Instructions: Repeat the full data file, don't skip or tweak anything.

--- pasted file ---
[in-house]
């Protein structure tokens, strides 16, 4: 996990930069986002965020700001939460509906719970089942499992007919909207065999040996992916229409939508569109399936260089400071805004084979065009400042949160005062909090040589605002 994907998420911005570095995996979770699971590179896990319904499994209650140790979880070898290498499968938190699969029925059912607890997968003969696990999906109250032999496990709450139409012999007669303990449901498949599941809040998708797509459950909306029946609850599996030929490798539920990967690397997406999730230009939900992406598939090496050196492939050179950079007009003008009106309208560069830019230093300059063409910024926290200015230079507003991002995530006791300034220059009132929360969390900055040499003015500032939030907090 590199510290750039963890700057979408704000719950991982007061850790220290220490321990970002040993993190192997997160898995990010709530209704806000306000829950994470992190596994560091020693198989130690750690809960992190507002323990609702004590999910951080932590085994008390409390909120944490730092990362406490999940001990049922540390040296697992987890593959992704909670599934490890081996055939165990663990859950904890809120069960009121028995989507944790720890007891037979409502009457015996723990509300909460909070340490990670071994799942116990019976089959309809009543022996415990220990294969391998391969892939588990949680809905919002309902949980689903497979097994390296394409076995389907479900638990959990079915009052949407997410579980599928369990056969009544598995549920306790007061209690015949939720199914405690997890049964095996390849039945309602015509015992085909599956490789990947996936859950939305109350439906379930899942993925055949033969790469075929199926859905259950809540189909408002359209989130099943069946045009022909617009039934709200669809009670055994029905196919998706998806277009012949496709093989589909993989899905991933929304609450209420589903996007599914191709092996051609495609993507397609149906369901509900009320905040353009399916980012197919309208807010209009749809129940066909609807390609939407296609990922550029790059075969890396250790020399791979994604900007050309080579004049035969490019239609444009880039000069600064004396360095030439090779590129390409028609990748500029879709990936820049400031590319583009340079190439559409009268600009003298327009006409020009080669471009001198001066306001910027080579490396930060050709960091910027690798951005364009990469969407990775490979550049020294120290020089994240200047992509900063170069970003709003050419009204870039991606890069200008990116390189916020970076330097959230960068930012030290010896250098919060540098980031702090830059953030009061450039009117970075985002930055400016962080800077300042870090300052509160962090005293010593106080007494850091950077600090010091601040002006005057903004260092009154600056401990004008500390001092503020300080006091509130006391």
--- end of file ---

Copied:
[in-house]
């Protein structure tokens, strides 16, 4: 996990930069986002965020700001939460509906719970089942499992007919909207065999040996992916229409939508569109399936260089400071805004084979065009400042949160005062909090040589605002 994907998420911005570095995996979770699971590179896990319904499994209650140790979880070898290498499968938190699969029925059912607890997968003969696990999906109250032999496990709450139409012999007669303990449901498949599941809040998708797509459950909306029946609850599996030929490798539920990967690397997406999730230009939900992406598939090496050196492939050179950079007009003008009106309208560069830019230093300059063409910024926290200015230079507003991002995530006791300034220059009132929360969390900055040499003015500032939030907090 590199510290750039963890700057979408704000719950991982007061850790220290220490321990970002040993993190192997997160898995990010709530209704806000306000829950994470992190596994560091020693198989130690750690809960992190507002323990609702004590999910951080932590085994008390409390909120944490730092990362406490999940001990049922540390040296697992987890593959992704909670599934490890081996055939165990663990859950904890809120069960009121028995989507944790720890007891037979409502009457015996723990509300909460909070340490990670071994799942116990019976089959309809009543022996415990220990294969391998391969892939588990949680809905919002309902949980689903497979097994390296394409076995389907479900638990959990079915009052949407997410579980599928369990056969009544598995549920306790007061209690015949939720199914405690997890049964095996390849039945309602015509015992085909599956490789990947996936859950939305109350439906379930899942993925055949033969790469075929199926859905259950809540189909408002359209989130099943069946045009022909617009039934709200669809009670055994029905196919998706998806277009012949496709093989589909993989899905991933929304609450209420589903996007599914191709092996051609495609993507397609149906369901509900009320905040353009399916980012197919309208807010209009749809129940066909609807390609939407296609990922550029790059075969890396250790020399791979994604900007050309080579004049035969490019239609444009880039000069600064004396360095030439090779590129390409028609990748500029879709990936820049400031590319583009340079190439559409009268600009003298327009006409020009080669471009001198001066306001910027080579490396930060050709960091910027690798951005364009990469969407990775490979550049020294120290020089994240200047992509900063170069970003709003050419009204870039991606890069200008990116390189916020970076330097959230960068930012030290010896250098919060540098980031702090830059953030009061450039009117970075985002930055400016962080800077300042870090300052509160962090005293010593106080007494850091950077600090010091601040002006005057903004260092009154600056401990004008500390001092503020300080006091509130006391």